This is the best book I've read all year (and I have read really good books so far already this year) and actually for quite a while before that. The easy (read: lazy) comparison is to Eat, Pray, Love because this is about a year spent in a foreign country and it's very religious and there is love but it's better.

(And I liked Eat, Pray, Love; I am in in no way knocking Elizabeth Gilbert.)

It's hard to tell what books will capture the public. Sometimes it's deserved (Harry Potter) but usually it's
Rula Bilbeisi

In 2004, the 27 year old Saldana travelled to Damascus to study "The Muslim Jesus". In this memoire, using such poetic language, she described the city of Damascus beautifully. The rich culture, the tiny allies, the food, the people, the mosks and arabic language are all illustrated in detailes.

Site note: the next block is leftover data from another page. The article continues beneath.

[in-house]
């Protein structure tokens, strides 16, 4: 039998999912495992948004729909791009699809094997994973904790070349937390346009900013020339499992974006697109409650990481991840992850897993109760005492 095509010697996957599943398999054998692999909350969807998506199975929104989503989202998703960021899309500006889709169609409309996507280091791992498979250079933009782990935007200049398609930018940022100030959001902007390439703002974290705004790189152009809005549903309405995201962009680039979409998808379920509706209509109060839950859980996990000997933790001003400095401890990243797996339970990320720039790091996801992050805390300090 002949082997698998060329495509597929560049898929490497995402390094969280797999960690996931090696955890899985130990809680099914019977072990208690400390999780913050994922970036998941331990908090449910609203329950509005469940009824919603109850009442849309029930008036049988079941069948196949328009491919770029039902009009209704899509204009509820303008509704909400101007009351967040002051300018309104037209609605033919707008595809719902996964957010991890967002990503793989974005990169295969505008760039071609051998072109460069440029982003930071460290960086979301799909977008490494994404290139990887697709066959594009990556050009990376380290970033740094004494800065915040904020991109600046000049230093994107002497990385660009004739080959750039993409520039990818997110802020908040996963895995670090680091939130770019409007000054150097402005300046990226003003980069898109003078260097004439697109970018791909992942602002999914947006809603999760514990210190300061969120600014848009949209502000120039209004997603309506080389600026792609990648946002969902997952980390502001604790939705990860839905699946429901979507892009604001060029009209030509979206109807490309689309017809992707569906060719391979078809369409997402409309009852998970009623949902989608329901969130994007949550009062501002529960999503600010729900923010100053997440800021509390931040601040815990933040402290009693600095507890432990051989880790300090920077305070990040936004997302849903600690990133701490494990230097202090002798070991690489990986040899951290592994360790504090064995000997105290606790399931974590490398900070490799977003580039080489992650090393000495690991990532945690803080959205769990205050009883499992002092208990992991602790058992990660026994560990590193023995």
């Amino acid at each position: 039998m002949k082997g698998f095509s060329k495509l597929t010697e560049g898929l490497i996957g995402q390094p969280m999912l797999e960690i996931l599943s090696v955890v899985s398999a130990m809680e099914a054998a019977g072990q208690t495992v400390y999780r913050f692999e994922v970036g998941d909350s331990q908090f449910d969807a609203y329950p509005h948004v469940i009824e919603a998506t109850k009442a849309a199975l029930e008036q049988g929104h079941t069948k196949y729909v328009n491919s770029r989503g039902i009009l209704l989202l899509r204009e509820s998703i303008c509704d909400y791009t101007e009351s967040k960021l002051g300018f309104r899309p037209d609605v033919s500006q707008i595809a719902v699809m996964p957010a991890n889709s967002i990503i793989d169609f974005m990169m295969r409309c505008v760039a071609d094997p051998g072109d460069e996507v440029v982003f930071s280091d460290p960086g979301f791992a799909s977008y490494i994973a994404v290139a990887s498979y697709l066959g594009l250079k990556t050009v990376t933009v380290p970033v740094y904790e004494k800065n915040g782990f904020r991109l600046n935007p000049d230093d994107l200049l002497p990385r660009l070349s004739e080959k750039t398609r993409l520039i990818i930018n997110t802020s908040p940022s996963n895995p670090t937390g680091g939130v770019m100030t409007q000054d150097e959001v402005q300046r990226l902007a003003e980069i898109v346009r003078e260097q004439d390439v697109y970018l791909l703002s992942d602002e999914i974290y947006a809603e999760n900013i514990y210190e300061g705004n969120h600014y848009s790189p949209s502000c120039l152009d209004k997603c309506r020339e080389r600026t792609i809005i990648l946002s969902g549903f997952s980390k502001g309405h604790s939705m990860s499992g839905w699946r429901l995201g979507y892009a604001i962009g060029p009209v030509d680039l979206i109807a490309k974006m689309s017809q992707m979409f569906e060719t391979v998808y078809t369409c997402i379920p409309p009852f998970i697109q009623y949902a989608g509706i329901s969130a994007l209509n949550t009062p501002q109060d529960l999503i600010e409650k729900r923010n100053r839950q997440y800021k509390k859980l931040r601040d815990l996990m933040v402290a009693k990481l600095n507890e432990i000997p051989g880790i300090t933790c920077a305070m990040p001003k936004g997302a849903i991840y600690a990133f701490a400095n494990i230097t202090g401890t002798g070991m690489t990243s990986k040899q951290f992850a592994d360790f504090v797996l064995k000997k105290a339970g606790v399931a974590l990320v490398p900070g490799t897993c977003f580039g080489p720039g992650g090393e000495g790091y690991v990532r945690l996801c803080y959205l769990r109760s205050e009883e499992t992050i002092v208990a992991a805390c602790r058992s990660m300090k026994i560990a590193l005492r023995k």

For an American to come to syria in 2004 after the Iraq war, was in itself a big challenge she had to face. However, when her life intersected with others she met during her stay (the armenian neighbour,
Andrea Broomfield
I was fortunate enough to find Saldana’s Bread of Angels as an audiobook, and so for several days when I commuted to work, I listened carefully to this memoir. Rather than hearing the blare of politicians, the chatter of advertisers, and hyped pitch of disk jockeys, I instead absorbed some religious and cultural history, and more importantly, I found that Saldana’s wisdom—her bread of angels—became my bread as well. Throughout the work day and while falling asleep at night, I pondered the same a ...more
Stephanie D.
I hesitate to use the word "mystical" when describing a book because it's one of those words that turn me off. I'm not even sure it's the proper word to be describing The Bread of Angels: A Journey to Love and Faith by Stephanie Saldaña, essentially about a young woman in search of God - except she does so in a monastery in the middle of the Syrian desert. Half of the book details Saldaña's spritual exercises and visions, i.e., going through hell and undergoing self-exorcism. Let me know if I've ...more